When the commercial force of music mutated during the seventies and eighties, country music had to move along with it. The kind of “roots” identity that had been highlighted in previous decades began to draw from rock and pop music. Kitty Wells gave way to Olivia Newton-John, CMT appeared on the national scene, and all your rowdy friends came over to watch football. They were changing with the times, and still are legitimate, if not popular names in country music today, that represent a large percentage of consumption and common perception.

This gave birth to aggressive and darker sub-genres, and old-school purists looking for banners to unite under. Hellbilly was influenced by punk and metal, not only as a driving instrumental force, but also in imagery and lyrical themes. Hank III, grandson of Williams Sr., is the most recognized figure in the scene for obvious reasons, but he does not standalone. It’s a movement that has been going on for over a decade with artists like David Allan Coe, Wayne Hancock, and Those Poor Bastards surviving through a loyal underground following.

Jayke Orvis, the founding member of the blue-grass gunslingers the .357 string band, on his album is called Its All Been Said, moves away from his overdrive plucking, and breaks his heart all through the night. He describes an individuals attempt to escape from the paranoid and self-destructive power of falling, “I guess I love you/ I love you more than I could ever really love myself / Cus' when things go wrong / I just stare too long at empty bottles on a broken shelf.” “Dreadful Sinner” sings the refrain “Mercy wrap your arms around me / Jesus why did you not buy me? / What does it take to become a righteous man? /…. Wickedness is painless / But its blaze is strong and true.” The mood of the It's All is uncompromisingly dark, but it’s also a living, breathing, human descent.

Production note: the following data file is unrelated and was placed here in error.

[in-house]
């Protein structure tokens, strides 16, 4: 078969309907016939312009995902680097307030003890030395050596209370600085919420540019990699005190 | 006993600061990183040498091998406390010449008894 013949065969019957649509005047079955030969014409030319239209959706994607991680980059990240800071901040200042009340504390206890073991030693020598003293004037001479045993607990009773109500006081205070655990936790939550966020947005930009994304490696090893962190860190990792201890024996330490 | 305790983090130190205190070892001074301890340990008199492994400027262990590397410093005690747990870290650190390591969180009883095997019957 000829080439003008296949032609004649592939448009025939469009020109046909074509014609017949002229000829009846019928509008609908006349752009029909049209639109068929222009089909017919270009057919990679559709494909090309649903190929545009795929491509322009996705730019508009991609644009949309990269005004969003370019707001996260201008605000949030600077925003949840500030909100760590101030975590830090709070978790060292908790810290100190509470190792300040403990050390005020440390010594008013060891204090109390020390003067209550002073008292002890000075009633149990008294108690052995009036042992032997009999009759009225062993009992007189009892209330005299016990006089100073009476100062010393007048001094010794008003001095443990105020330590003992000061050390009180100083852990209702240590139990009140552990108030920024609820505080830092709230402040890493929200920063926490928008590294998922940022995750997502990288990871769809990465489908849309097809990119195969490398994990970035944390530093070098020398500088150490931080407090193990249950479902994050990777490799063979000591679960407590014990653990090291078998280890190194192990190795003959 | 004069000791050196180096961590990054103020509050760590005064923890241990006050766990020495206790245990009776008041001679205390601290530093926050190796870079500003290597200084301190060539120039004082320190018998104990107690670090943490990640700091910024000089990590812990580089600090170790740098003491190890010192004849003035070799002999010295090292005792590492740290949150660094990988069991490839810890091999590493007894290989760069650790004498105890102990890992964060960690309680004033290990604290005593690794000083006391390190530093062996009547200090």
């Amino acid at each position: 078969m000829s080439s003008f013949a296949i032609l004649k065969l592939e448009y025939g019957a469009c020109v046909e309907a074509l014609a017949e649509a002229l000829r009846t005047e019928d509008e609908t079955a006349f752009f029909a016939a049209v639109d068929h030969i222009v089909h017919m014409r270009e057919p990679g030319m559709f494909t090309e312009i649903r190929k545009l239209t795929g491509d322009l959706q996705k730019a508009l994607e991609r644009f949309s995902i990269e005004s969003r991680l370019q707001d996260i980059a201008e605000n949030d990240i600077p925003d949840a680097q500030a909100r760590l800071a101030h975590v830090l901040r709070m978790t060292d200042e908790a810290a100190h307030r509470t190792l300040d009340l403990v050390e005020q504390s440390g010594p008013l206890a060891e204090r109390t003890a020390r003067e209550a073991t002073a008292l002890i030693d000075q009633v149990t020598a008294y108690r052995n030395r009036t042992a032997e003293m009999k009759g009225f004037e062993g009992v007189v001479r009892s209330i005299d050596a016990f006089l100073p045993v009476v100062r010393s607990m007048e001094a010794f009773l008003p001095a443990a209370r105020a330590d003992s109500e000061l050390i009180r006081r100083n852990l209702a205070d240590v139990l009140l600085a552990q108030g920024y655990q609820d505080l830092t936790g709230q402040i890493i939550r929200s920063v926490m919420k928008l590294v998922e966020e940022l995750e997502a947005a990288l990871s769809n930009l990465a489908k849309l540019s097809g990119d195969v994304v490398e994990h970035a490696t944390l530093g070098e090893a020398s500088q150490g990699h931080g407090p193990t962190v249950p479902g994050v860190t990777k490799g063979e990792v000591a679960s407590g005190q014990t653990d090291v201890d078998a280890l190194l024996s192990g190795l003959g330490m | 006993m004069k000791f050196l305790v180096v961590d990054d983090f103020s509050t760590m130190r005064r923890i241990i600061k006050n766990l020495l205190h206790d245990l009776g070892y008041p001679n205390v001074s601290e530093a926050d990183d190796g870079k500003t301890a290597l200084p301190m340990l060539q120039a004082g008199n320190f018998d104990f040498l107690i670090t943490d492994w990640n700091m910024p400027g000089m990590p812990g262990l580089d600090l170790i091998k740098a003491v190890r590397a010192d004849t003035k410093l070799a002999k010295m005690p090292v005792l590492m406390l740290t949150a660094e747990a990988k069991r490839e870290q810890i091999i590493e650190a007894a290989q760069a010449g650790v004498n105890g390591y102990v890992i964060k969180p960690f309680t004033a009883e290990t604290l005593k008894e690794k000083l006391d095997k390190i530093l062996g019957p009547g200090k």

Orvis isn't afraid to reach for even greater depths in a music scene that will never make it onto broad radio circulation. “Gone Forever More” is confession of murderer who is driven to suicide in order to find peace after taking the life of his loved one. The chorus backing vocals on “Streets,” are so sweet that you forget he’s singing about the desire to disappear from a tortured life. Those who followed his previous band and were anticipating some lightning mandolin work, will be mildly disappointed. There are moments on the instrumental “Yankee Taste” and a great ode to the legendary Doc Watson on “Shady Grove/Gypsy Moon,” when he comes roaring down the highway at you.

This album is tough, but comfortably worn in, and by redefining the appreciation for those forgotten legends, it shows how their work is both timeless and essential. Jayke Orvis walks a long and lonely road on Its All Been Said, and spits in the face of those who want to sing about salvation.

Saturday, August 28, 2010

Writing On The Wall

I have to say this. JIM was a great album, no questions asked. But the newest offering Compass, is at least as good. The words I’m fighting off are “progressive,” or “transitioning,” or “maturing,” because I'm not going to play that game.

What makes Jamie Lidell’s newest album stand alone with confidence is its ability to blur all the lines previously highlighted. The diversity of JIM and Multiply shined bright, both of them creative, but also articulate and honest. He was framing previous decades of influences in all the right places, and the music community started to pay attention the new guy in the neighborhood. Compass lets us know, finally and unashamedly, this is where he belongs.

There are flashpoints that occur during a career where artistic labels become easily accessible. The branding that goes along with presenting ones work to the public, is at the same time, both superficial and necessary. It can be really exciting when “the new thing” arrives, but it’s the same force that declares a need for “a revival” of greatness gone by. The megaphone name-calling does matter, but limited titles in the end are just words, and don’t serve any artist with inspiration. The most successful ones are able to find an identity that they believe in concretely, and brilliantly illuminate the contradictions embedded from the very beginning.